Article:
The Daily Reformer
INDIANAPOLIS — When it opened in late 2018, the Colts Canal Playscape, located in greenspace where the downtown canal meets West Walnut Street, immediately attracted kids and families grateful for a place for youngsters to play outside within the Mile Square.
Unfortunately, it also attracted after dark visitors as neighbors became accustomed to the sound of late night gunfire and police sirens as IMPD responded to reports of violence, fights, homicides and robberies.
FOX59 collected more than a dozen such reports in 2019 and 2020 with the low point during a seven-day stretch last summer when two homicides occurred near the playscape, one a 14-year-old boy who was killed as he tried to rob a man at gunpoint and the other the still-unsolved slaying of a young mother on the bridge over the canal.
One neighbor in the Watermark community said the gunfire sounded like it was immediately outside his front door, an entry now buffeted by a new nine-foot-tall brick wall, which provides both a sound barrier and additional security from any trouble that begins in the vicinity of the playscape.
But another resident said a decision by the city to zone the property as a park, giving both IMPD and park rangers more clear guidelines in enforcing the rules and closing the playground at dusk, has led to a much safer community and returned the playscape area to the purpose for which it was first intended.
“I would say on a regular basis IMPD does have bike patrols down here,” said Dennis Erpelding, a 20-year resident along the canal. “As a matter of fact, if you walk out you will see them here every day. They’ve added more lighting to make it more user friendly. I think there’s efforts underway to add in more cameras and the b-link and things like that.”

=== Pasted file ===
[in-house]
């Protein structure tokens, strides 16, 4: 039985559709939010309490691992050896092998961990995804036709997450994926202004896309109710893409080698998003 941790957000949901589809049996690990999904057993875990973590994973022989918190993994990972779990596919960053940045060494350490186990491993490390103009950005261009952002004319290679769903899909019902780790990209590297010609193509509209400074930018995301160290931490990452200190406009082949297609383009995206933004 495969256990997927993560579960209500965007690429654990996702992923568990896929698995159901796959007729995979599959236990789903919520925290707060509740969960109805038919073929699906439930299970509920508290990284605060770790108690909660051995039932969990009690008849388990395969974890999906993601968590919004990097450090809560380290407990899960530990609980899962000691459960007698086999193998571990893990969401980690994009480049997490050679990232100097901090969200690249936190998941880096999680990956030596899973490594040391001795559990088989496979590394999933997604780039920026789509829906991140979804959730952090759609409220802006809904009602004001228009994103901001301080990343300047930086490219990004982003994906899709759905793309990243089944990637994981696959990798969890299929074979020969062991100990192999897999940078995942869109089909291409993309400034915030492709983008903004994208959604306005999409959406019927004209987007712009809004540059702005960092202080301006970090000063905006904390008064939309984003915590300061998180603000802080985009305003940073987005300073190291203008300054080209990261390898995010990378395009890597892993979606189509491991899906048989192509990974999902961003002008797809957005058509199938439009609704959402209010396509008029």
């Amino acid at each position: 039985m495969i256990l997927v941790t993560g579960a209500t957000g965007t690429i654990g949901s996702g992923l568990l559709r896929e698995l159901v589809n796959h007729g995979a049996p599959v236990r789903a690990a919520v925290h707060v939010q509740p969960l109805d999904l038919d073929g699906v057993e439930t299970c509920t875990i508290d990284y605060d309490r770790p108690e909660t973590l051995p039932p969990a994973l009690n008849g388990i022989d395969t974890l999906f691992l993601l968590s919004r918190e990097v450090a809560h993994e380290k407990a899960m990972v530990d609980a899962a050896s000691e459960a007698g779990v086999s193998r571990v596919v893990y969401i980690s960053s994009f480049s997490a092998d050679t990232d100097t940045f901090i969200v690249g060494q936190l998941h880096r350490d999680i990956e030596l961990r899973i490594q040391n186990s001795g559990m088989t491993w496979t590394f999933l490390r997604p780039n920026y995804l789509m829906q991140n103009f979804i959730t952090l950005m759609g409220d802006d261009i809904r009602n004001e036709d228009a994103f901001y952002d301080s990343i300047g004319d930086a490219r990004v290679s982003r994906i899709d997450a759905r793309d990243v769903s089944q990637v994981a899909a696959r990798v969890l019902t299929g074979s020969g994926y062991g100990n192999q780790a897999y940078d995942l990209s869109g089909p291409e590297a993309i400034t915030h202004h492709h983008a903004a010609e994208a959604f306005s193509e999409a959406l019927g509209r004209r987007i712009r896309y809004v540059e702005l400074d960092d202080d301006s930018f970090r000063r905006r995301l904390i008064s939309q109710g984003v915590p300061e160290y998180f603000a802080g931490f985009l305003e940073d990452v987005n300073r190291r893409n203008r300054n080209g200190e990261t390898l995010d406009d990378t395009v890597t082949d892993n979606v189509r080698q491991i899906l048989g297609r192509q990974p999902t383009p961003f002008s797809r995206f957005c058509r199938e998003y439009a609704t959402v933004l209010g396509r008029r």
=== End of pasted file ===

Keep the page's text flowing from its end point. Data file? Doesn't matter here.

B-link is the system that allows IMPD to monitor private security cameras in a community.
IMPD Downtown District Commander Phil Burton said that a clear demarcation of authority and rules governing the canal and the park and the oversight of the Department of Metropolitan Development have led to a safer environment.
“There was some concerns about illegal activity that was occurring down here on this particular playscape, so we’ve increased our patrols here on both our middle and late shift and particularly on the weekends,” said Burton. “Last year, we actually got some assistance from DMD. They were able to hire officers off duty, actually on overtime, and they worked overnight, they worked 10 at night until 5 in the morning, and we saw a major decrease in the number of incidents that were happening here on the canal.”
Burton said he expects stepped up patrols to remain in place throughout the summer along the canal and in the vicinity of the playscape.
“It’s great to hear the sounds of kids playing,” said Erpelding as children crowded the playscape during the noon hour. “We have a common interest here to say, ‘How do we make our community livable, enjoyable and safe?’
“I think this is a classic example where in the last year we started to recognize some of those things in the early indications were going to be challenges.
“IMPD, the park rangers, the City-County Council have done a great job of saying, ‘How do we resource this, address the issues appropriately, proactively and right now?’
“When you see out here today, this is an example of things being done right and for the betterment of the city overall.”
On a stretch of the canal this past weekend, some blocks south of the playscape site, an Oregon man in town for the NCAA Men’s Basketball Tournament was assaulted by a man with a history of mental illness issues.
IMPD quickly identified the assailant, but the victim refused to press charges.
Burton said that assailant was later arrested on a drug charge.